Thomas Dalton writes:
This must be
your own idiosyncratic application of the term "moral
right." In copyright, "moral rights" refers to inalienable legal
rights that are recognized in law. If you are in a jurisdiction that
does not recognize "moral rights," then you don't have them, by
The idea behind moral rights is that they are rights that everyone has
automatically and the law is just recognising that.
I understand what the *rhetoric* of moral rights is. But in the
absence of law establishing and protecting moral rights, you don't
If you are in a
jurisdiction that doesn't recognise moral rights then (from that POV)
you still have moral rights, the state is just immoral and doesn't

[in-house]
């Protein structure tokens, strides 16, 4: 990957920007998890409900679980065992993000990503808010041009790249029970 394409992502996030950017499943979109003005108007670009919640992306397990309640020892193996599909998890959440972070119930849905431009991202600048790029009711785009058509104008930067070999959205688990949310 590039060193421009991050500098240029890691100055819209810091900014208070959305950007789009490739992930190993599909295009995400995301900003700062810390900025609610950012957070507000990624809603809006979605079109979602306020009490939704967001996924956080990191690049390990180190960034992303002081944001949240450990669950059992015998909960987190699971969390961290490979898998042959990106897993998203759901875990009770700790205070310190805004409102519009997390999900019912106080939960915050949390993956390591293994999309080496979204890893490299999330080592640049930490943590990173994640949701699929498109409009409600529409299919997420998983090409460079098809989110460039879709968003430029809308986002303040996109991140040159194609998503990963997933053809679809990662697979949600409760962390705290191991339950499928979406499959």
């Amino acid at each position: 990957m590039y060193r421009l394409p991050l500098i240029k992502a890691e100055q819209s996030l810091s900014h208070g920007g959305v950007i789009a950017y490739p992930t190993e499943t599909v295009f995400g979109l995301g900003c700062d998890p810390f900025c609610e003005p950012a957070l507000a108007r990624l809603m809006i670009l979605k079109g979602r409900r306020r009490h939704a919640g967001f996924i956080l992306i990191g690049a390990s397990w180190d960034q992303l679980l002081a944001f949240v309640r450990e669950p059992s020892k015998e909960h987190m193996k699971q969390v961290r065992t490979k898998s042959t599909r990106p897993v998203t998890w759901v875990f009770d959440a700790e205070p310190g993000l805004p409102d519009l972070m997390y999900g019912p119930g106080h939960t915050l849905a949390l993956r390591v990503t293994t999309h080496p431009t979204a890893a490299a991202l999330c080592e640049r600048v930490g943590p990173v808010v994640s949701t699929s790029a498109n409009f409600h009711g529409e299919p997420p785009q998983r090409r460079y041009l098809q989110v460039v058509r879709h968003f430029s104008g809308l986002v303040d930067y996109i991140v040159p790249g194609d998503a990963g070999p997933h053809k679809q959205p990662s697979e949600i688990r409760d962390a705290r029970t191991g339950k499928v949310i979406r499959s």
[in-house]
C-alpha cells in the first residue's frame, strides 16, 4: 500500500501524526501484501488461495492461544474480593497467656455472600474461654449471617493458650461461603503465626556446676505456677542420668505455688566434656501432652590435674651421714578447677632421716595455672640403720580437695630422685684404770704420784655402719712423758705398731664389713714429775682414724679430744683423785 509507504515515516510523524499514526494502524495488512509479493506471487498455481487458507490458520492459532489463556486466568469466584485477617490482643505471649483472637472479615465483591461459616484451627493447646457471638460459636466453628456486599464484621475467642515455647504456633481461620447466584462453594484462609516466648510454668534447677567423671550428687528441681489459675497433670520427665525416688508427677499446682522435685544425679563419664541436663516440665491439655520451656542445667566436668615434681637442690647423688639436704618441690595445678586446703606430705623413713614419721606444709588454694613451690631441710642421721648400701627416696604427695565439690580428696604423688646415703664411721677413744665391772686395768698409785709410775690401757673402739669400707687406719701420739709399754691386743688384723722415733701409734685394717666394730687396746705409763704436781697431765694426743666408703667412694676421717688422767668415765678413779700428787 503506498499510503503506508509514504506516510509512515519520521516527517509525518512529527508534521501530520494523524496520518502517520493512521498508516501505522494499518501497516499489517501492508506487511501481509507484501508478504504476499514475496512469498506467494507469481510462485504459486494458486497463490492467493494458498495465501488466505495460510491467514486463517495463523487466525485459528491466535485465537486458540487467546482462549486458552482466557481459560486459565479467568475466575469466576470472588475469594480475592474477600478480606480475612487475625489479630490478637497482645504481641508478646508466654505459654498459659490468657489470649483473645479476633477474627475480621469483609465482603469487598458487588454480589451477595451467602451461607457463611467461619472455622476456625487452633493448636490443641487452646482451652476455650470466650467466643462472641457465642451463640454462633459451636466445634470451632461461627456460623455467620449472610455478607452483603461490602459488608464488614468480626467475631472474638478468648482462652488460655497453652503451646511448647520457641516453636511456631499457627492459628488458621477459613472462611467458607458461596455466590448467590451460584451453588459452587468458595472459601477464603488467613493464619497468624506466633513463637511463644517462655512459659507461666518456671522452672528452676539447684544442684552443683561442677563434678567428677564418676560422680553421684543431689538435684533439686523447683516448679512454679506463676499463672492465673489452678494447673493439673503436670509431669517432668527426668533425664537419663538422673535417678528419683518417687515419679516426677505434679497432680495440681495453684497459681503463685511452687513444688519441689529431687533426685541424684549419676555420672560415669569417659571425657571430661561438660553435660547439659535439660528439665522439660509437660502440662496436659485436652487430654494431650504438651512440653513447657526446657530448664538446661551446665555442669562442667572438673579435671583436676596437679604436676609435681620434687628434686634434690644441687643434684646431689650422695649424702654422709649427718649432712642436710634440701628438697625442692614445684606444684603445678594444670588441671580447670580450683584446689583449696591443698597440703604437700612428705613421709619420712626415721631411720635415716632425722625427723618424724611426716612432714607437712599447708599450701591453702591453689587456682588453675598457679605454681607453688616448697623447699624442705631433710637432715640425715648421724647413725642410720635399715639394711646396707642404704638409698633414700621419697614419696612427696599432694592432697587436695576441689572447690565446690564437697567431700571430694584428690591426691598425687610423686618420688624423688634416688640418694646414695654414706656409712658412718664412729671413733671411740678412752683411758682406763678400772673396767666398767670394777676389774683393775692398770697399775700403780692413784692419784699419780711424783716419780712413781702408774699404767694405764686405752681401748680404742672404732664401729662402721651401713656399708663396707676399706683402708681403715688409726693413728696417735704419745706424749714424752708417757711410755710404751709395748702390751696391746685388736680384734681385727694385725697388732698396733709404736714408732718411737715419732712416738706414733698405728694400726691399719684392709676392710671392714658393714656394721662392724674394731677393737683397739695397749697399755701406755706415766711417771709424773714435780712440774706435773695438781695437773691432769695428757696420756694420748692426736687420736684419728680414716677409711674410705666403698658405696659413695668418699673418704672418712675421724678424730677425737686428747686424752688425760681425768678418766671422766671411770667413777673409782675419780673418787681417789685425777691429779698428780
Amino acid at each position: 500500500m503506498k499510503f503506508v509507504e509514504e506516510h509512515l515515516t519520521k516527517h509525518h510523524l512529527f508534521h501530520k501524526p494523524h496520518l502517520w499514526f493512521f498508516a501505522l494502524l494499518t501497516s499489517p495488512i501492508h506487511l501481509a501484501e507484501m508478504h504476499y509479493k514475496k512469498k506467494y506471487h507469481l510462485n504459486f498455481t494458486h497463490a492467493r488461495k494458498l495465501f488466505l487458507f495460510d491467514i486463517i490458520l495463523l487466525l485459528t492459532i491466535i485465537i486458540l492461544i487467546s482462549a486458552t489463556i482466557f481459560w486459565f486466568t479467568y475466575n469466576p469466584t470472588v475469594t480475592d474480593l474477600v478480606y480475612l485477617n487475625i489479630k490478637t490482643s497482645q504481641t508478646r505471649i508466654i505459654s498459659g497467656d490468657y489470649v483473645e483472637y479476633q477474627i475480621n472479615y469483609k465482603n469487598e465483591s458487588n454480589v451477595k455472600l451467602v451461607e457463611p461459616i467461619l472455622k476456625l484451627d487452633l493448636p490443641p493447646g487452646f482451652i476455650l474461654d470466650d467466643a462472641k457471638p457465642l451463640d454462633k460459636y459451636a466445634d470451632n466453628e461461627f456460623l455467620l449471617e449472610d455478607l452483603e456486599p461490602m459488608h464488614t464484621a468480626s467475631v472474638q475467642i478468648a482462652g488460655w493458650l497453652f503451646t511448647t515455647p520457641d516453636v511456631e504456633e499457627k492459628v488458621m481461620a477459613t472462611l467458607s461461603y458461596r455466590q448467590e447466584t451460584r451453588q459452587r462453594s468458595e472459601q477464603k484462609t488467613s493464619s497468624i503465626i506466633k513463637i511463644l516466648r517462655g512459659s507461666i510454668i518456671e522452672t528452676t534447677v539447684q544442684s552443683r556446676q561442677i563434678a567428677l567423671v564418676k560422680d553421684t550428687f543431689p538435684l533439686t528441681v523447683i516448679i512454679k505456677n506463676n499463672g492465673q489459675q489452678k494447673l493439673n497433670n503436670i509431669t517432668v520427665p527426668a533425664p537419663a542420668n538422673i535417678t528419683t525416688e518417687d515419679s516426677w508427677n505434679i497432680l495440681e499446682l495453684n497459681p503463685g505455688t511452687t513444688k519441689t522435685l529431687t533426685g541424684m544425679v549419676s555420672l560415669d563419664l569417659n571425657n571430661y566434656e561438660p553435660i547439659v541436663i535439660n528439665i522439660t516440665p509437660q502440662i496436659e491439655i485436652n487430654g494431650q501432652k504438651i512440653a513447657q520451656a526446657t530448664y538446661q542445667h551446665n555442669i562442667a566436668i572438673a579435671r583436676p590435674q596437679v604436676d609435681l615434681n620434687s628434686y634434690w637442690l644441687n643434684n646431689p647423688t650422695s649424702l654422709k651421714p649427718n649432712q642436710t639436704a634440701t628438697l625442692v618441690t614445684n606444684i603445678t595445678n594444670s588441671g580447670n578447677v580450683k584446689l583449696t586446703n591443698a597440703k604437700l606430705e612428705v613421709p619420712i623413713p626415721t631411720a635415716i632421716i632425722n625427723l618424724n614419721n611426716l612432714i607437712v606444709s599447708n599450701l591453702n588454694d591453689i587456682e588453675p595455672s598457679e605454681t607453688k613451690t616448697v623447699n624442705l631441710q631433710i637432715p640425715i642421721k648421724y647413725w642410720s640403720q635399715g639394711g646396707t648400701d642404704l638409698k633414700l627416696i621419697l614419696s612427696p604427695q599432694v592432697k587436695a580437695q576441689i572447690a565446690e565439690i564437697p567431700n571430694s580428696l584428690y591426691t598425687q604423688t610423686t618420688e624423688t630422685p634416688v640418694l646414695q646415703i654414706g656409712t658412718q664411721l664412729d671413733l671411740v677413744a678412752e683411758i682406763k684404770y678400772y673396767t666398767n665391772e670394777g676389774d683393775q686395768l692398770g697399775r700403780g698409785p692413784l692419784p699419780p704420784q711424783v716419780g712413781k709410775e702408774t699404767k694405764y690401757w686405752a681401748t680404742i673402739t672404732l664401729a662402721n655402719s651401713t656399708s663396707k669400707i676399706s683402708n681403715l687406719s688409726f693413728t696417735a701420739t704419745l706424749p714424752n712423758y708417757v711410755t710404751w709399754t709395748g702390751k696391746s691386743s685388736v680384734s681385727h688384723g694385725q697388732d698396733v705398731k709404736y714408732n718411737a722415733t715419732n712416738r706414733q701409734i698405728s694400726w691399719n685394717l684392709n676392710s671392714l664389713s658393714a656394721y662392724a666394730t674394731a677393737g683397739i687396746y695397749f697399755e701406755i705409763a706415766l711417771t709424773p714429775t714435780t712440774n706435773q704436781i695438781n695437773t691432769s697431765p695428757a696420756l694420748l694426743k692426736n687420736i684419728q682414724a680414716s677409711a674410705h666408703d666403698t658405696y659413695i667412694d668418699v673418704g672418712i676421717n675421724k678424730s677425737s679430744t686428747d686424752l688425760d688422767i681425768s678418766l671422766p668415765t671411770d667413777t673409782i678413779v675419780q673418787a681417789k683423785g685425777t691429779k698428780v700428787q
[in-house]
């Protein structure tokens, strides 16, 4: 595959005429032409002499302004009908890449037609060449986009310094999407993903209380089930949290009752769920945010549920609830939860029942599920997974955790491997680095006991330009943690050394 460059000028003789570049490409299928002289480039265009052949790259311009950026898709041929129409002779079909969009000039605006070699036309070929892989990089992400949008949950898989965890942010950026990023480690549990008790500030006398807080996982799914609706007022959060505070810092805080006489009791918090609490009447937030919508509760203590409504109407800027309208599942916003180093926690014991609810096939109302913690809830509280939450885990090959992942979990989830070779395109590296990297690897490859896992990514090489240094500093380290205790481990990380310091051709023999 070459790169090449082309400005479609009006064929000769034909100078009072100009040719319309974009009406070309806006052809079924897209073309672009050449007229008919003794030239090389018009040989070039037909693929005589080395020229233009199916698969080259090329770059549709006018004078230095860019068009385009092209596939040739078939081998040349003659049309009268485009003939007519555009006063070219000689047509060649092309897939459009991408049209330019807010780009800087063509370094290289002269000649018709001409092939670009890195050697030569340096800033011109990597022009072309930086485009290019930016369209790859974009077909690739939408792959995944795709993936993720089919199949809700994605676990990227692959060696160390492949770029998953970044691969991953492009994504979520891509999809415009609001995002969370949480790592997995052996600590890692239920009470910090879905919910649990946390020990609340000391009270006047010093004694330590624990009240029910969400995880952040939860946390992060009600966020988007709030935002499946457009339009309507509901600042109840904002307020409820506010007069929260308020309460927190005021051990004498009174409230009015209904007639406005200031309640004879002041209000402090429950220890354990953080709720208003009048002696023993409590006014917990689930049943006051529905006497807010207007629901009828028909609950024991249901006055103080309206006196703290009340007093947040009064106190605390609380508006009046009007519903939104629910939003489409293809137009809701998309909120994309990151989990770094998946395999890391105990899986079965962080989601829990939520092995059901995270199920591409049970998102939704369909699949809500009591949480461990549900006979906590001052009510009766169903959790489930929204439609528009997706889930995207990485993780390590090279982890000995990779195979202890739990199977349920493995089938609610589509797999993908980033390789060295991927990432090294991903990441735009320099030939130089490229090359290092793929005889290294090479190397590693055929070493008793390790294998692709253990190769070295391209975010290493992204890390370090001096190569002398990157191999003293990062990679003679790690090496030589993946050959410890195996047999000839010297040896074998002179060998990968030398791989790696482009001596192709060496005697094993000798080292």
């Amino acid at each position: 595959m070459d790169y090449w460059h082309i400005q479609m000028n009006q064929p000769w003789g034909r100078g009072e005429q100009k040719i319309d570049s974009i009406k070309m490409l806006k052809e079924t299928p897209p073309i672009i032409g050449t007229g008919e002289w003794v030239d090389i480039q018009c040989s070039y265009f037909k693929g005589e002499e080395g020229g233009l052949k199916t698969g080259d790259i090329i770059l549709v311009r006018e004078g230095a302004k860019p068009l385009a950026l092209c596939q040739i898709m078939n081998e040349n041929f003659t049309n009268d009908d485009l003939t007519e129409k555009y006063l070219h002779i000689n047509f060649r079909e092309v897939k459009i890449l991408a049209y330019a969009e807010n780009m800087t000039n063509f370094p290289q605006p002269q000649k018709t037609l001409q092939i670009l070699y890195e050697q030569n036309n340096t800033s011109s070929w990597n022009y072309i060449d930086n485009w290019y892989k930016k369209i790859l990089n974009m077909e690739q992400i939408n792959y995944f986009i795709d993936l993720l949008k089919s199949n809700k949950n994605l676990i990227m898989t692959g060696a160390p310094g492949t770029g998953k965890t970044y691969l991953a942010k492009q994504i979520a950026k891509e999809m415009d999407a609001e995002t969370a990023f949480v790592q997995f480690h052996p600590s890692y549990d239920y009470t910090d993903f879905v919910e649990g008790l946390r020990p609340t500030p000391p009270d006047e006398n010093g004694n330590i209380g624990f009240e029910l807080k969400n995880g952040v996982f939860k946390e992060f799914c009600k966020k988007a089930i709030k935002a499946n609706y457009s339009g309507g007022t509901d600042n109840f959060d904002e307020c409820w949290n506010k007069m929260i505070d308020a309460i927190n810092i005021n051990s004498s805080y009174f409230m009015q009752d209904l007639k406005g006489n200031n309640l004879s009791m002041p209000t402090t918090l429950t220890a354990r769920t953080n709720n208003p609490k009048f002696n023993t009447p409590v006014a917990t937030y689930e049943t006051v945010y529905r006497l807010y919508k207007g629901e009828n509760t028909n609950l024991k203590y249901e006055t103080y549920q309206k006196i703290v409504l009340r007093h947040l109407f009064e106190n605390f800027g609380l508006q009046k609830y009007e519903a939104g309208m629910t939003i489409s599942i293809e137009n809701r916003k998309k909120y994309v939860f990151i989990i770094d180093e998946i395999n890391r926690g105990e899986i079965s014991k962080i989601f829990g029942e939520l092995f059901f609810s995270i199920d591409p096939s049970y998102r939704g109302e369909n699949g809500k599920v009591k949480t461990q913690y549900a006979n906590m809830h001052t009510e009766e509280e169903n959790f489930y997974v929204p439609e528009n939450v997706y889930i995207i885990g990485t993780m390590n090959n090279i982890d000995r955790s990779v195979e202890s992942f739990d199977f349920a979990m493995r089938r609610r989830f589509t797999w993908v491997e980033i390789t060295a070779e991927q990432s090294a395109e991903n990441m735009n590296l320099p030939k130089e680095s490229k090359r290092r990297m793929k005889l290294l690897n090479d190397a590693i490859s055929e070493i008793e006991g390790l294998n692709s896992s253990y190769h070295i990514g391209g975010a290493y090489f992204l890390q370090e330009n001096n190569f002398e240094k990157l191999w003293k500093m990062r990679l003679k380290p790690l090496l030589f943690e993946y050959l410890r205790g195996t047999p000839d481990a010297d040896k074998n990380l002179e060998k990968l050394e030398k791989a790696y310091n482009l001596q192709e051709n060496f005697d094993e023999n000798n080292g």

A more nuanced and accurate view of the term "moral rights" is that it
is a term of art relating to copyright and other rights in creative
There is a fundamental difference between a right
granted by law and a pre-existing right recognised by law.
Is this difference based on anything in the physical world?
difference is irrelevant in a courtroom, which is probably why you
dismiss it, but there is a difference.
It's true that religious beliefs don't have great force in Western
courtrooms. I dismiss this particular religious belief not because
it's irrelevant in a courtroom, however, but because there is no
evidence in the physical world that this difference exists.
Thomas, you may believe that the longstanding debate between natural
law and positivists has been resolved in favor of the former, but
there's no sign that this is true with regard to copyright. If what
you were saying were widely accepted, it would be odd that "moral
rights" obtain as to copyright/creative expression but not as to
things like property ownership and personal liberty.